Idea of software design patterns was inspired by architectural design patterns. We look at more time-proofed engineering branches and take what is best and proven, and that is good. But many software companies still create software like it would be sufficient to make some sketches and then let developers do the work. This may work in case of small systems that are not going to be the core business domain support systems. In other cases there will be workarounds, patches and limitations all around. And it may work somehow (not optimal, not efficiently – just somehow), and client may and probably won’t care what’s underneath.
I like building IT systems, and I like cars. If you buy a car, most of the people don’t care about the details of mechanisms such as clutch or differential. Why would they? But the role of mechanical engineer in the process is to make sure that the car won’t stop in the middle of the road on every second trip.
Business also often does not care if quality metrics are good for the system under development. They have their business goals, they want the software that will allow them to make every day business better, more efficient, cheaper, more reliable, etc. But the goal is to create software so that it will not require to be rewritten partially or completely every second trip, pardon, I mean delivery.
So when you build a house you hire an architect that designs the house. Architects also provide other services, like construction site control, sometime a construction site manager is hired. When you build a house and don’t have the knowledge about how it should be build won’t ask someone who does to check if everything is the way it should be? Sometimes one does not do that – and then the roof is leaking, pipes are freezing.
Building software also requires plans and control otherwise it will turn into a big ball of mud. Been there, it’s not a nice thing to see. IT needs architects that will watch over the technical aspects of software. They can be called lead developers or otherwise, but important thing is that they:
- Create architecture for the project with solution or enterprise architects
- Create project standards or choose standards from the set of company standards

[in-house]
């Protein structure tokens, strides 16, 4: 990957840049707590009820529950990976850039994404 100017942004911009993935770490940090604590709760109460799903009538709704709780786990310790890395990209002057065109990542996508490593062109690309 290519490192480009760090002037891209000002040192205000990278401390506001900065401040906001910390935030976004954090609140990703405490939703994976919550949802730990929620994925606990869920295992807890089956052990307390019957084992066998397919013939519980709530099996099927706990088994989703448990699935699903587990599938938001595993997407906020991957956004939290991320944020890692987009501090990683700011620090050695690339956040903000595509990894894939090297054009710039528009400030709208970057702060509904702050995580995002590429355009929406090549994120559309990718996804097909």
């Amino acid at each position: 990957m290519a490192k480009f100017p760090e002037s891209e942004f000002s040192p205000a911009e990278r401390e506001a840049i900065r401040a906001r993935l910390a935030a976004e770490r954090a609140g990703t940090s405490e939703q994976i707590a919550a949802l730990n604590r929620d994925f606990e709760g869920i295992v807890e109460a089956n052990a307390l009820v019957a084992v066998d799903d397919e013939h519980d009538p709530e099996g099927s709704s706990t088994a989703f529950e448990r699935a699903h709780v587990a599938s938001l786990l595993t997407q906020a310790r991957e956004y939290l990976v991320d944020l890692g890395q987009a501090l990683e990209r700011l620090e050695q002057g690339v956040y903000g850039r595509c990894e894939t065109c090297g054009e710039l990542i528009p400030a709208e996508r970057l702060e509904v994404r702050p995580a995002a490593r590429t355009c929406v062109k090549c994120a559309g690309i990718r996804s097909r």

- Startup the project at technical level (e.g. at a meeting)
- Make sure that the architecture if being followed in development (some aspects can be automated)
- Make sure that standards are applied (quality metrics automation and manual reviews)
If architect has also a team leader role than he has to coach the team on making high quality software.
The thing is – if you buy a car you know that it is a sedan, and you cannot expect it to become a station wagon. In software business always wants to add new features, so the design has to be extensible on architecture level, it has to be scalable, secure, testable (allow maintainable test automation), manageable and reliable.
The other thing is that software architecture evolves, so some must be there with the wide knowledge about the system to design and control this changes. Other wise we get back to big ball of mud. Interesting thing is that some of this concepts are present in architectural engineering.
This does not mean that budget for creating this software will increase two time or something like this. You can control the level of control and automation and use appropriate methods and tools that will provide the most benefit. I’m a big fan of Domain Driven Design, as provides us with many proven rules on designing and building the software. In DDD we have a concept of domains, most import is Core Domain. When making a system in this domain we would profit from assigning best staff, strict control process. I’m not mentioning Continuous Integration as it is a must from my experience to create a efficient development pipeline. We can go event further and do Continuous Deliver – but this depends on the system under development.
I will discuss these subjects in details in next posts, with examples of tools like Structure101, Dependomenter, Tattletale, Sonagraph and quality metrics (ISO/IEC 9126, ISO/IEC 25010:2011), software delivery process (including CI) and Domain Driven Design
Have a nice day ! 🙂